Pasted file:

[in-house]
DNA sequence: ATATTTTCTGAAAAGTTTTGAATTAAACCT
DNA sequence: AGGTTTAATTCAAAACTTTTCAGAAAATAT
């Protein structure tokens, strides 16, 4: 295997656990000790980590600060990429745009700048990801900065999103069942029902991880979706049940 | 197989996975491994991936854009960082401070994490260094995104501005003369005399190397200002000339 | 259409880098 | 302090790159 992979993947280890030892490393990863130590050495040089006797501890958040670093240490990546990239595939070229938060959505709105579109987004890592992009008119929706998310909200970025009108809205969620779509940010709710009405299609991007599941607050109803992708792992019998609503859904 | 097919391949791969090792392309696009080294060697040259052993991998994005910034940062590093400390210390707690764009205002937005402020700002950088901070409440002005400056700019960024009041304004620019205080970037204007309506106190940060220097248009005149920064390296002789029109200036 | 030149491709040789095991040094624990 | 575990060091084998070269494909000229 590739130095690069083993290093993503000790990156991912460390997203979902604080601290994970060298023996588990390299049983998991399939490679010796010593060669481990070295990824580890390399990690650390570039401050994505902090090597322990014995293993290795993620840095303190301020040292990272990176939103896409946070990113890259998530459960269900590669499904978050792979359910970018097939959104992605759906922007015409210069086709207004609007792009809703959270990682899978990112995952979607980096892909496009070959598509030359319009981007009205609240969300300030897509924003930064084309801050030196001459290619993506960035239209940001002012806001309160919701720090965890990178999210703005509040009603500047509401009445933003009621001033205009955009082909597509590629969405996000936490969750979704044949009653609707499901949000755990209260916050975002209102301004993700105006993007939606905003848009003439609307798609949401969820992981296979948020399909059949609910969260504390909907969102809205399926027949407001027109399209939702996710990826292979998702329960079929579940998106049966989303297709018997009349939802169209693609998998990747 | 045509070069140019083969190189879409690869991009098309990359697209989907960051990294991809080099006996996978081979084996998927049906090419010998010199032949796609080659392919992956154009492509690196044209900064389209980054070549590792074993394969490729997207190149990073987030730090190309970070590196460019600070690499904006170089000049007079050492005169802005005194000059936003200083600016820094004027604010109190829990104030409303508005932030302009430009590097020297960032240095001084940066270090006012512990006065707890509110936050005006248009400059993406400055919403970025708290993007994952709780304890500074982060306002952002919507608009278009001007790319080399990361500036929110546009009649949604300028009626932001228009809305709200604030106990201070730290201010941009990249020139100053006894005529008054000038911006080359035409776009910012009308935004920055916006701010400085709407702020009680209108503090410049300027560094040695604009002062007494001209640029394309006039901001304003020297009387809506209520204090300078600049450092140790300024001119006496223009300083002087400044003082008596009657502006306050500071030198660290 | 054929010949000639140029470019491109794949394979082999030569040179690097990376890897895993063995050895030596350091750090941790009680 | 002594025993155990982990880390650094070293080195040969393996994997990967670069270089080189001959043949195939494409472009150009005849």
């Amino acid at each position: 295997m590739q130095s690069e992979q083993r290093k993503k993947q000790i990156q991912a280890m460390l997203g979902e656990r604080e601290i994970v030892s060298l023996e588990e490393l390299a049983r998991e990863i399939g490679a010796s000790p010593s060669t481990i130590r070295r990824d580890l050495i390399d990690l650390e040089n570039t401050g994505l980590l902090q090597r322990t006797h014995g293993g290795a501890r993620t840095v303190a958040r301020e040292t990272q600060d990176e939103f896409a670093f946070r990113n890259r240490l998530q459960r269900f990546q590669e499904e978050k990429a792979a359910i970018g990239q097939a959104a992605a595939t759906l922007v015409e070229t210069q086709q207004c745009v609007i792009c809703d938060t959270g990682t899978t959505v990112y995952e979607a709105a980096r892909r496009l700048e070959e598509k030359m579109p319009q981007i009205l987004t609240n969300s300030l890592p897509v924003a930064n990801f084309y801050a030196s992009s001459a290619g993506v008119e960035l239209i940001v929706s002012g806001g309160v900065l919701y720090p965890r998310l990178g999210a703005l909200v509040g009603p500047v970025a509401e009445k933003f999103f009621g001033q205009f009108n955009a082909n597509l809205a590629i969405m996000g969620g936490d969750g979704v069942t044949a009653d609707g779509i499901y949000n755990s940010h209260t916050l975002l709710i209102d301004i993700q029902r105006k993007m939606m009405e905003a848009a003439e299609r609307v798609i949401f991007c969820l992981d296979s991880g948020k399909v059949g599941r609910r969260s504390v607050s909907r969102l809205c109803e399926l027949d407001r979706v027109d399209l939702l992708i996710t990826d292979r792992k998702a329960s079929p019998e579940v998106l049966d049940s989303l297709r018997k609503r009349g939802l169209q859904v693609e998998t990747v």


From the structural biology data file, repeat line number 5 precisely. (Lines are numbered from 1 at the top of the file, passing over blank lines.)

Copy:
């Amino acid at each position: 295997m590739q130095s690069e992979q083993r290093k993503k993947q000790i990156q991912a280890m460390l997203g979902e656990r604080e601290i994970v030892s060298l023996e588990e490393l390299a049983r998991e990863i399939g490679a010796s000790p010593s060669t481990i130590r070295r990824d580890l050495i390399d990690l650390e040089n570039t401050g994505l980590l902090q090597r322990t006797h014995g293993g290795a501890r993620t840095v303190a958040r301020e040292t990272q600060d990176e939103f896409a670093f946070r990113n890259r240490l998530q459960r269900f990546q590669e499904e978050k990429a792979a359910i970018g990239q097939a959104a992605a595939t759906l922007v015409e070229t210069q086709q207004c745009v609007i792009c809703d938060t959270g990682t899978t959505v990112y995952e979607a709105a980096r892909r496009l700048e070959e598509k030359m579109p319009q981007i009205l987004t609240n969300s300030l890592p897509v924003a930064n990801f084309y801050a030196s992009s001459a290619g993506v008119e960035l239209i940001v929706s002012g806001g309160v900065l919701y720090p965890r998310l990178g999210a703005l909200v509040g009603p500047v970025a509401e009445k933003f999103f009621g001033q205009f009108n955009a082909n597509l809205a590629i969405m996000g969620g936490d969750g979704v069942t044949a009653d609707g779509i499901y949000n755990s940010h209260t916050l975002l709710i209102d301004i993700q029902r105006k993007m939606m009405e905003a848009a003439e299609r609307v798609i949401f991007c969820l992981d296979s991880g948020k399909v059949g599941r609910r969260s504390v607050s909907r969102l809205c109803e399926l027949d407001r979706v027109d399209l939702l992708i996710t990826d292979r792992k998702a329960s079929p019998e579940v998106l049966d049940s989303l297709r018997k609503r009349g939802l169209q859904v693609e998998t990747v």